I get asked this question all the time, whether it’s from new patients who’ve been recommended to me, people I meet in business or even my friends and family. In Australia, Osteopathy is a registered health care profession, albeit one of the smallest going around. There are only about 2400 of us working across Australia. An osteopath sees people with aches and pains that stem from problems with the body. We treat muscles, joints and bones with a variety of hands on therapeutic techniques. The jargon boffin in me would describe osteopathy as a system of musculoskeletal medicine with its practitioners holding proficiency in manual examination, diagnosis and treatment for neuromusculoskeletal issues.
What that means is we pride ourselves on being able to tell what’s wrong with you and being able to do something useful about it. Osteopaths place a premium on the skill of clinical reasoning, which is the ability to tease out the relevant details of a person’s story as to how they’ve become injured and weave them into a treatment plan that might involve bits and pieces of therapy as distinct as massage, manipulation of joints, exercise prescription, pain education or even some forms of counselling about injury and stress management. Importantly, in Australia osteopaths work as part of primary care- meaning that you can see one without a referral and trust that they will know what to do with you if your problem falls within their remit (the nerves, muscles, joints and bones described above) and that they will know what to do with you if you need to see somebody else about your problem, like a GP, a specialist, or a psychologist. In reality, if you are sore or feeling out of sorts with your body, then a trip to the osteopath is a great option.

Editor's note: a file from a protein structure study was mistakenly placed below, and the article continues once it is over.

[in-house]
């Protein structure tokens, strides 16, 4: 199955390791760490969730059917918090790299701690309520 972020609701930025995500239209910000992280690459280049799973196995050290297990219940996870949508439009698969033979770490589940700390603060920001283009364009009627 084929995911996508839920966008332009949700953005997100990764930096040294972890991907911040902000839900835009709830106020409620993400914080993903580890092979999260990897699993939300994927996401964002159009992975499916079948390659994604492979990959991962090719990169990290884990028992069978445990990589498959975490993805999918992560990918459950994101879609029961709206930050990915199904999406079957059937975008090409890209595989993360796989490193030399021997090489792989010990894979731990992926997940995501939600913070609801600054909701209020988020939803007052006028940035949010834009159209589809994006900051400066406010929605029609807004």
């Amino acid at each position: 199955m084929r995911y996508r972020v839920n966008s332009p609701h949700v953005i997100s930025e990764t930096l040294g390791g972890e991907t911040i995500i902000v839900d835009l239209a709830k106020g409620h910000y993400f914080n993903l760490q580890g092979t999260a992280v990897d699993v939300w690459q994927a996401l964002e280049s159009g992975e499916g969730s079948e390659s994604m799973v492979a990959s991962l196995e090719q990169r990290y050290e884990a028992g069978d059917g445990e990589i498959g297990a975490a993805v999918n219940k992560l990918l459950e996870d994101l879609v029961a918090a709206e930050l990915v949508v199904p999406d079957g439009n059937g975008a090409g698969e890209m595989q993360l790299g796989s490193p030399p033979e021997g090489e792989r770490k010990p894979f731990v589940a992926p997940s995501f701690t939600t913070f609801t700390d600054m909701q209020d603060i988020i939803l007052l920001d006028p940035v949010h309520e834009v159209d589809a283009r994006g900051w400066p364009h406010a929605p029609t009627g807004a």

You can find good osteopaths through the Osteopathy Australia directory: http://www.osteopathy.org.au/find_osteopath.php
Osteopathy Australia is the professional body advocating for Osteopathy within Australia. Member osteopaths must be government registered, meet high professional standards and complete annual continuing professional education to practice. You need to feel comfortable with the practitioner you see and able to discuss your personal history regarding your issues and a little bit of your medical history as well. Make sure that your osteopath takes the time to explain to you what they think is going on, how long they think it will take to get better and what types of treatment they suggest before starting with therapy. You can find other hints and tips on finding a great practitioner on the above website.
Dr Edward Clark – 9553 9823